Cuomo navigates Tappan Zee's political pitfalls
VideosNew Tappan Zee Bridge project has homeowners worried The Tappan Zee Bridge: 57 years later State strikes deal to save $452M on new Tappan Zee
In its 57th year, the Tappan Zee Bridge has surpassed its life span by seven years, and critics are urging its retirement.
At 54, the slightly younger Gov. Andrew Cuomo is going full steam ahead. His approval ratings are higher than ever, and he's coming off a stunning legislative victory in the high-pitched battle over same-sex marriage.
The question for Cuomo now, as he stakes his reputation on a $5.2 billion project to replace the bridge, is whether he can bottle up that magic and successfully pull off the construction of one of the nation's largest planned public works projects.
Or will his political future, which includes talk of a possible run for the White House, be twinned with the fate of an aging bridge that no one seems to want anymore?
"For too long we have talked about replacing the Tappan Zee, and we cannot wait any longer," the governor said two weeks ago, adopting a Kennedy-esque tone. "Now is the time for action."
Those who've observed Cuomo through the years say he knows exactly what he's up against.
"He wants to show that he can do things that others can't," said Gerald Benjamin, a professor at the State University at New Paltz who studies state governments. "And he certainly sees that in the bridge. This is, of course, directly linked to his aspirations. If he wants to be an advocate for economic development, he's got to find a way to bring jobs."
Before that happens, there are pitfalls as deep as any hole that will be drilled into the Hudson River that the Democratic governor -- who makes his home in Westchester County -- will have to negotiate.
He already has inked a deal with 14 major trade unions that he says will save taxpayers $452 million and includes a no-strike clause to prevent walkouts and cost overruns. One source estimates that a one-day shutdown of the project would cost $1 million.
Then there's the question of financing the bridge, which Cuomo aides call "a work in progress." Whether Cuomo is successful in landing a $2 billion federal transportation loan from President Barack Obama's administration is still unknown.
"The federal loan doesn't solve the problem of paying for the bridge," said Charles Komanoff, a transportation analyst who has written extensively about the bridge. "Eventually, you still have to find the money to pay back the loan."
Komanoff says the question will not be whether the one-way $5 toll ($4.75 with E-ZPass) on the Tappan Zee Bridge will increase but by how much. By his estimates, tolls could quadruple if cost overruns, coupled with decreased traffic and other factors, create a perfect storm of disaster for the bridge project.
Would Cuomo delay toll hikes until he leaves office? "I would like to think that the public would see through that at this point, but who knows?" Komanoff said.
Republicans like Westchester County Executive Rob Astorino cautiously praise Cuomo for his efforts to replace a bridge built for a capacity of 100,000 vehicles per day but that now gets an average of 138,000 daily.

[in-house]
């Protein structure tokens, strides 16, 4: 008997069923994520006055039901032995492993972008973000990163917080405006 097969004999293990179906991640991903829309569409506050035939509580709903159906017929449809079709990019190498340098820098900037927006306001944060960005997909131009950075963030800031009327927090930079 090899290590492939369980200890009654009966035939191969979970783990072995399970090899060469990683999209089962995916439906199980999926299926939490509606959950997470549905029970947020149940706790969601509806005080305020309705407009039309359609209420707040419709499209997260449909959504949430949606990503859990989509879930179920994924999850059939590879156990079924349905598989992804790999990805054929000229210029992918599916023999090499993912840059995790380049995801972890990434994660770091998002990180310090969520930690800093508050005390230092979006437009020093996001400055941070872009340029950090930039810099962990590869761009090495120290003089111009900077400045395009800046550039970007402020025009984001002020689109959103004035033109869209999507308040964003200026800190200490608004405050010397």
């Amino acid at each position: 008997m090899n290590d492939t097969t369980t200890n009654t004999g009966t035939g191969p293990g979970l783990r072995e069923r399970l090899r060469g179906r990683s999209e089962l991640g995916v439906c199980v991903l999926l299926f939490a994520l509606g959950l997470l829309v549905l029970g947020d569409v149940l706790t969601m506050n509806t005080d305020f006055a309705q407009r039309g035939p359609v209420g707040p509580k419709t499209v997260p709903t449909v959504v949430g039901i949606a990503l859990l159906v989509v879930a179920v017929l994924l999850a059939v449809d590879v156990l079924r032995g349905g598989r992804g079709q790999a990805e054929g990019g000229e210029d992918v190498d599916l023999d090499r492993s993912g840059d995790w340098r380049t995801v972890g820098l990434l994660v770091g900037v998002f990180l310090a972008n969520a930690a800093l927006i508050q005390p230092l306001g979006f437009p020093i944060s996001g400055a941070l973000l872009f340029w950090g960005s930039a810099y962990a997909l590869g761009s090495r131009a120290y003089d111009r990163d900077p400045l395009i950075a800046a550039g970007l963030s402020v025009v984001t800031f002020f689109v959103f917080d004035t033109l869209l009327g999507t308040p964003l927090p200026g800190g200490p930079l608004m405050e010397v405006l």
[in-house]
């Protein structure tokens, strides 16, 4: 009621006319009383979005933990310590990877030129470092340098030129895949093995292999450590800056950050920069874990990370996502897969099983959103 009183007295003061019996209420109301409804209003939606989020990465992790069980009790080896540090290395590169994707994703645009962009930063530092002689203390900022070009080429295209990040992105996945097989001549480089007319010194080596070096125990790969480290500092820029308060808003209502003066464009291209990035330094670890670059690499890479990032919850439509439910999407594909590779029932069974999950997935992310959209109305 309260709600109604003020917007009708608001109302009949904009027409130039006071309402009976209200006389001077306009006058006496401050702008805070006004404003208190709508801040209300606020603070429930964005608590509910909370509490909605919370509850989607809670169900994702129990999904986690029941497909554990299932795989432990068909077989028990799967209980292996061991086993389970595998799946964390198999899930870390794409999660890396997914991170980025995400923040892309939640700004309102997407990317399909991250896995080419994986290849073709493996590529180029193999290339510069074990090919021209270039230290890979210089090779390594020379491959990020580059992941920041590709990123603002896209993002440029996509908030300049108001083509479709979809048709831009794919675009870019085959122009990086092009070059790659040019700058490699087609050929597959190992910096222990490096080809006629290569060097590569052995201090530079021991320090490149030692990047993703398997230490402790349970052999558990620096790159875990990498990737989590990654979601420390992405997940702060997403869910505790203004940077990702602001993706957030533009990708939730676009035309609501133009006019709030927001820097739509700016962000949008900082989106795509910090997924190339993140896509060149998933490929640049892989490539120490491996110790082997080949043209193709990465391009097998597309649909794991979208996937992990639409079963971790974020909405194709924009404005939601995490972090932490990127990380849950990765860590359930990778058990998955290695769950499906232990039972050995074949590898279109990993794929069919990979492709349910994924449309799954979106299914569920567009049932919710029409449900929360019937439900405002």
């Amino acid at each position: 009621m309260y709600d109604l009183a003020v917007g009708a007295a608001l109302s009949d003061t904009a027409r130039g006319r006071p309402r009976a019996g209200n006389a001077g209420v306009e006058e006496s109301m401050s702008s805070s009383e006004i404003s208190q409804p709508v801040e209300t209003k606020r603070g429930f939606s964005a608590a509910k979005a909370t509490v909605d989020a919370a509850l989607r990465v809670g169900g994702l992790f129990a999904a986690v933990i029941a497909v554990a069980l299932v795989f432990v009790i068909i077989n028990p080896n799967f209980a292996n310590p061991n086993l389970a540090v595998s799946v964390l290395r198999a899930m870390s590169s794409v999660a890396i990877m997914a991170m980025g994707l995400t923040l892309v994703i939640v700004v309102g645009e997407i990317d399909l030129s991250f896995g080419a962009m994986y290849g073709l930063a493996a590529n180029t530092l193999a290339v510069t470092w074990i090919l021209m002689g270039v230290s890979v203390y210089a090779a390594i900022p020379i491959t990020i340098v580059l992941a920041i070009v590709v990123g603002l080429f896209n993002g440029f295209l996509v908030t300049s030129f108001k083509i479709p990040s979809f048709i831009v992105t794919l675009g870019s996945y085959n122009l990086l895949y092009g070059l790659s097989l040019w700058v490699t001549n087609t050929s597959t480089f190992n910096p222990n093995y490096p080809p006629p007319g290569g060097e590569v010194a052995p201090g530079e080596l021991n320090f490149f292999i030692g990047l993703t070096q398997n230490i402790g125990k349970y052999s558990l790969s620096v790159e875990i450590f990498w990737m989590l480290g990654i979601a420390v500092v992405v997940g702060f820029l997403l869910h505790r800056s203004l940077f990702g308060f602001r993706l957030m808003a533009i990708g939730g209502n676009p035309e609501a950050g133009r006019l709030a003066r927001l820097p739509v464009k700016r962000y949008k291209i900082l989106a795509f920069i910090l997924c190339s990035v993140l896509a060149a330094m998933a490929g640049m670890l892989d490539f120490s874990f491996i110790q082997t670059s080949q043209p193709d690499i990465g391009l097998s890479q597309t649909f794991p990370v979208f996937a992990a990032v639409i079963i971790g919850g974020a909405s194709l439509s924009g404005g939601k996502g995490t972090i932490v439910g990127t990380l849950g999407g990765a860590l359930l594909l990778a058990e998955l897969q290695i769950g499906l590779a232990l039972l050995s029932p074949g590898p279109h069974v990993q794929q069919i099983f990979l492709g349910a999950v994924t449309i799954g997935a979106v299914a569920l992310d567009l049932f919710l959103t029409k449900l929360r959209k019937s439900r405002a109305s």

But he says the project desperately needs a mass transit component or a dedicated express bus lane.
"There should be mass transit from the outset, not some future fantasy date in the long run that will never happen," Astorino said. "We haven't gotten any commitment on that from the governor or the Thruway Authority. And that's a concern. We don't want this bridge to meet the needs of yesterday. We want it to be built so that this region can expand."
Cuomo maintains that mass transit can be added after the bridge is built.
Westchester and Rockland counties are members of the New York Metropolitan Transportation Council, whose approval is critical for determining whether the state can apply for loans to pay for the bridge. A preliminary vote is scheduled for July 10.
"We've got a million questions that have no answers yet," Astorino said. "We need answers before we take a vote."
Bids are due July 27 from the four companies vying to design and build the span, which would link Westchester and Rockland counties. Construction could begin by the middle of next year and take about five years.
Astorino said he isn't concerned about the potential political fallout from the massive infrastructure project.
"If we get it right from the beginning, we can avoid major cost overruns," he said. "Let's do it right, even if we have to slow things down for a month or two."
A spokesman for Rockland County Executive C. Scott Vanderhoef echoed Astorino's concerns.
"Everybody knows we need a new bridge, we want a bridge and recognize the importance of building it, but we still haven't gotten the full story about what the state is doing," said Vanderhoef spokesman Ron Levine. "The information trickles down so slowly."
Privately, state officials hope that a new bridge will persuade businesses wary of traffic on the Tappan Zee Bridge to relocate to the Hudson Valley.
The seven-lane span has no shoulders or breakdown lanes, a safety hazard that a new 15-lane bridge would address, state officials say. Rush-hour crawls over the bridge are a daily occurrence for commuters.
Cuomo also must satisfy residents on both sides of the Hudson River who live near the bridge site that noise and environmental issues will be addressed.
Those issues have taken center stage at town hall meetings in recent months and will be addressed Thursday night during a Newsday/News 12-sponsored town hall session at the DoubleTree Hotel in Tarrytown starting at 7:30 p.m.
"This is a five-year construction project, and the people of Tarrytown shouldn't suffer while they are building it," said Tarrytown Village Administrator Michael Blau. "I'd like to believe that we are not powerless, that they do hear what we are saying. But the question is, are they going to address those concerns?"